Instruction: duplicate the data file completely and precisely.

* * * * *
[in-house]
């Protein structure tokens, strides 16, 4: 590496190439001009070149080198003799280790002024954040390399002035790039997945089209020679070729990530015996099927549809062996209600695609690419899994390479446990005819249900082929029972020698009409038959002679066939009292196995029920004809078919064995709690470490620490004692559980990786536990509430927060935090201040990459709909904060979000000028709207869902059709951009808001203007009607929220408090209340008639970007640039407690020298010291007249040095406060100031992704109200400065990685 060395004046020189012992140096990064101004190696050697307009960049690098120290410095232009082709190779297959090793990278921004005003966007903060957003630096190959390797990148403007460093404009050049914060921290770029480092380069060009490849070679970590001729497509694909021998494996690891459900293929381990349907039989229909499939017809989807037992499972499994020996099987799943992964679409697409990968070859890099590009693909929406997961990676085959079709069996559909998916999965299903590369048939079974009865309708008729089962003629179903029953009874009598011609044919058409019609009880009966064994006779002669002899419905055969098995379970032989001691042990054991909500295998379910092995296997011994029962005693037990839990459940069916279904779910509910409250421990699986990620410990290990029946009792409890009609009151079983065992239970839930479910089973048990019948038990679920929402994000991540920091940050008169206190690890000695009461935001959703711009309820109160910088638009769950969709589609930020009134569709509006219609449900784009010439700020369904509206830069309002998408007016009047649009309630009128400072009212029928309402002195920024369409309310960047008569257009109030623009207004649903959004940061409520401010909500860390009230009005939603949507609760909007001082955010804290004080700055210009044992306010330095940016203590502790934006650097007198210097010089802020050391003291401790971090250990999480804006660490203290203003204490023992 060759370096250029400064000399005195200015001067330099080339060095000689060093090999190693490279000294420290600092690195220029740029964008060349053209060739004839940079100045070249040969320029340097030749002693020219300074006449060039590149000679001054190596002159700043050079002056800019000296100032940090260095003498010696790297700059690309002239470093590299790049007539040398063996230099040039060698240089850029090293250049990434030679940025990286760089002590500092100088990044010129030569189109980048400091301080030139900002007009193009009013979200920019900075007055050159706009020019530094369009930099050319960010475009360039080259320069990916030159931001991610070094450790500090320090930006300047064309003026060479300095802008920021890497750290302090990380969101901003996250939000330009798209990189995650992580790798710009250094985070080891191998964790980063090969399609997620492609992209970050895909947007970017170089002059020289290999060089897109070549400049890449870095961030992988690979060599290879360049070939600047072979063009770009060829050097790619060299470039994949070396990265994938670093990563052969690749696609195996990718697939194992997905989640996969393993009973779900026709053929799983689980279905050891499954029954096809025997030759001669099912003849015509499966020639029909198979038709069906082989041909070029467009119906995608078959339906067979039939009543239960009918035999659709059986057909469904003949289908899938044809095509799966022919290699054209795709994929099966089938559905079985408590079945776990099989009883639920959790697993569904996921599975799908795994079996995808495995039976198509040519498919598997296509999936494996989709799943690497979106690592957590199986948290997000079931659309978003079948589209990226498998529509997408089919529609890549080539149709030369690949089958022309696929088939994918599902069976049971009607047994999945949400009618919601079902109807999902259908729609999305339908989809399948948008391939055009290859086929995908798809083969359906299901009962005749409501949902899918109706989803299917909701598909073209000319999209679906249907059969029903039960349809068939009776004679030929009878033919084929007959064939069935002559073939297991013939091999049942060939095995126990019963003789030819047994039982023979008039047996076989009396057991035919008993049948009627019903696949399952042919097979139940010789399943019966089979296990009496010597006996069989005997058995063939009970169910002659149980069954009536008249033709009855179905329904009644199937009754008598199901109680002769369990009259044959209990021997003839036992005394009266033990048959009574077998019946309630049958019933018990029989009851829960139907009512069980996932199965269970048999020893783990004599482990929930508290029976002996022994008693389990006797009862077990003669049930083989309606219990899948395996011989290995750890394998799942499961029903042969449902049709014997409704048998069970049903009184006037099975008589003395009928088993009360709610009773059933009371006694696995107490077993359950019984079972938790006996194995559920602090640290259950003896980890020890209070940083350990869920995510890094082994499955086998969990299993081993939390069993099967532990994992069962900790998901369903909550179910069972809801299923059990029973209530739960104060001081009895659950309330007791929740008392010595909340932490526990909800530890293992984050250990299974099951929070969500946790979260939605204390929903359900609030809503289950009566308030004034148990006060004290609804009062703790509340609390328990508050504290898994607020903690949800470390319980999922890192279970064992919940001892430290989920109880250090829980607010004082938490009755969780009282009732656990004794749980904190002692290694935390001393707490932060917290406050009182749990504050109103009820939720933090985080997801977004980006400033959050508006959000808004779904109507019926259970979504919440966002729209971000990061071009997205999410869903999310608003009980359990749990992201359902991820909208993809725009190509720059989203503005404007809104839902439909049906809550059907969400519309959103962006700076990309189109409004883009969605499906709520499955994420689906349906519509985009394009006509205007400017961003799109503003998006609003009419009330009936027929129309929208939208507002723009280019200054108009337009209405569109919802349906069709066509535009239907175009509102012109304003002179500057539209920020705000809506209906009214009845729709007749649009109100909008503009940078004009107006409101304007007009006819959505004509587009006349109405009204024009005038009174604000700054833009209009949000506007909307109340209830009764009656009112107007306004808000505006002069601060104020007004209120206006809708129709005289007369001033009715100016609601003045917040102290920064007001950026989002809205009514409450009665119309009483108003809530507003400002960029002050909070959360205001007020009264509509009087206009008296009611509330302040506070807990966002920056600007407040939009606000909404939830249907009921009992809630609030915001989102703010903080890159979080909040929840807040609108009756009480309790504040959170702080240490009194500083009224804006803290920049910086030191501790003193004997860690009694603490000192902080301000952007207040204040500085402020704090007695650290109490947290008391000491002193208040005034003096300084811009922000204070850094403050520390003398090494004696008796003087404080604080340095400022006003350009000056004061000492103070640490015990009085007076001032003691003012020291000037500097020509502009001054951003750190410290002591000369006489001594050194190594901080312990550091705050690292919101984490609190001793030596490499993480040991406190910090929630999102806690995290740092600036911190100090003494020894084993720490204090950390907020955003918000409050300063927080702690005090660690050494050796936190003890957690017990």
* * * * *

[in-house]
């Protein structure tokens, strides 16, 4: 590496190439001009070149080198003799280790002024954040390399002035790039997945089209020679070729990530015996099927549809062996209600695609690419899994390479446990005819249900082929029972020698009409038959002679066939009292196995029920004809078919064995709690470490620490004692559980990786536990509430927060935090201040990459709909904060979000000028709207869902059709951009808001203007009607929220408090209340008639970007640039407690020298010291007249040095406060100031992704109200400065990685 060395004046020189012992140096990064101004190696050697307009960049690098120290410095232009082709190779297959090793990278921004005003966007903060957003630096190959390797990148403007460093404009050049914060921290770029480092380069060009490849070679970590001729497509694909021998494996690891459900293929381990349907039989229909499939017809989807037992499972499994020996099987799943992964679409697409990968070859890099590009693909929406997961990676085959079709069996559909998916999965299903590369048939079974009865309708008729089962003629179903029953009874009598011609044919058409019609009880009966064994006779002669002899419905055969098995379970032989001691042990054991909500295998379910092995296997011994029962005693037990839990459940069916279904779910509910409250421990699986990620410990290990029946009792409890009609009151079983065992239970839930479910089973048990019948038990679920929402994000991540920091940050008169206190690890000695009461935001959703711009309820109160910088638009769950969709589609930020009134569709509006219609449900784009010439700020369904509206830069309002998408007016009047649009309630009128400072009212029928309402002195920024369409309310960047008569257009109030623009207004649903959004940061409520401010909500860390009230009005939603949507609760909007001082955010804290004080700055210009044992306010330095940016203590502790934006650097007198210097010089802020050391003291401790971090250990999480804006660490203290203003204490023992 060759370096250029400064000399005195200015001067330099080339060095000689060093090999190693490279000294420290600092690195220029740029964008060349053209060739004839940079100045070249040969320029340097030749002693020219300074006449060039590149000679001054190596002159700043050079002056800019000296100032940090260095003498010696790297700059690309002239470093590299790049007539040398063996230099040039060698240089850029090293250049990434030679940025990286760089002590500092100088990044010129030569189109980048400091301080030139900002007009193009009013979200920019900075007055050159706009020019530094369009930099050319960010475009360039080259320069990916030159931001991610070094450790500090320090930006300047064309003026060479300095802008920021890497750290302090990380969101901003996250939000330009798209990189995650992580790798710009250094985070080891191998964790980063090969399609997620492609992209970050895909947007970017170089002059020289290999060089897109070549400049890449870095961030992988690979060599290879360049070939600047072979063009770009060829050097790619060299470039994949070396990265994938670093990563052969690749696609195996990718697939194992997905989640996969393993009973779900026709053929799983689980279905050891499954029954096809025997030759001669099912003849015509499966020639029909198979038709069906082989041909070029467009119906995608078959339906067979039939009543239960009918035999659709059986057909469904003949289908899938044809095509799966022919290699054209795709994929099966089938559905079985408590079945776990099989009883639920959790697993569904996921599975799908795994079996995808495995039976198509040519498919598997296509999936494996989709799943690497979106690592957590199986948290997000079931659309978003079948589209990226498998529509997408089919529609890549080539149709030369690949089958022309696929088939994918599902069976049971009607047994999945949400009618919601079902109807999902259908729609999305339908989809399948948008391939055009290859086929995908798809083969359906299901009962005749409501949902899918109706989803299917909701598909073209000319999209679906249907059969029903039960349809068939009776004679030929009878033919084929007959064939069935002559073939297991013939091999049942060939095995126990019963003789030819047994039982023979008039047996076989009396057991035919008993049948009627019903696949399952042919097979139940010789399943019966089979296990009496010597006996069989005997058995063939009970169910002659149980069954009536008249033709009855179905329904009644199937009754008598199901109680002769369990009259044959209990021997003839036992005394009266033990048959009574077998019946309630049958019933018990029989009851829960139907009512069980996932199965269970048999020893783990004599482990929930508290029976002996022994008693389990006797009862077990003669049930083989309606219990899948395996011989290995750890394998799942499961029903042969449902049709014997409704048998069970049903009184006037099975008589003395009928088993009360709610009773059933009371006694696995107490077993359950019984079972938790006996194995559920602090640290259950003896980890020890209070940083350990869920995510890094082994499955086998969990299993081993939390069993099967532990994992069962900790998901369903909550179910069972809801299923059990029973209530739960104060001081009895659950309330007791929740008392010595909340932490526990909800530890293992984050250990299974099951929070969500946790979260939605204390929903359900609030809503289950009566308030004034148990006060004290609804009062703790509340609390328990508050504290898994607020903690949800470390319980999922890192279970064992919940001892430290989920109880250090829980607010004082938490009755969780009282009732656990004794749980904190002692290694935390001393707490932060917290406050009182749990504050109103009820939720933090985080997801977004980006400033959050508006959000808004779904109507019926259970979504919440966002729209971000990061071009997205999410869903999310608003009980359990749990992201359902991820909208993809725009190509720059989203503005404007809104839902439909049906809550059907969400519309959103962006700076990309189109409004883009969605499906709520499955994420689906349906519509985009394009006509205007400017961003799109503003998006609003009419009330009936027929129309929208939208507002723009280019200054108009337009209405569109919802349906069709066509535009239907175009509102012109304003002179500057539209920020705000809506209906009214009845729709007749649009109100909008503009940078004009107006409101304007007009006819959505004509587009006349109405009204024009005038009174604000700054833009209009949000506007909307109340209830009764009656009112107007306004808000505006002069601060104020007004209120206006809708129709005289007369001033009715100016609601003045917040102290920064007001950026989002809205009514409450009665119309009483108003809530507003400002960029002050909070959360205001007020009264509509009087206009008296009611509330302040506070807990966002920056600007407040939009606000909404939830249907009921009992809630609030915001989102703010903080890159979080909040929840807040609108009756009480309790504040959170702080240490009194500083009224804006803290920049910086030191501790003193004997860690009694603490000192902080301000952007207040204040500085402020704090007695650290109490947290008391000491002193208040005034003096300084811009922000204070850094403050520390003398090494004696008796003087404080604080340095400022006003350009000056004061000492103070640490015990009085007076001032003691003012020291000037500097020509502009001054951003750190410290002591000369006489001594050194190594901080312990550091705050690292919101984490609190001793030596490499993480040991406190910090929630999102806690995290740092600036911190100090003494020894084993720490204090950390907020955003918000409050300063927080702690005090660690050494050796936190003890957690017990």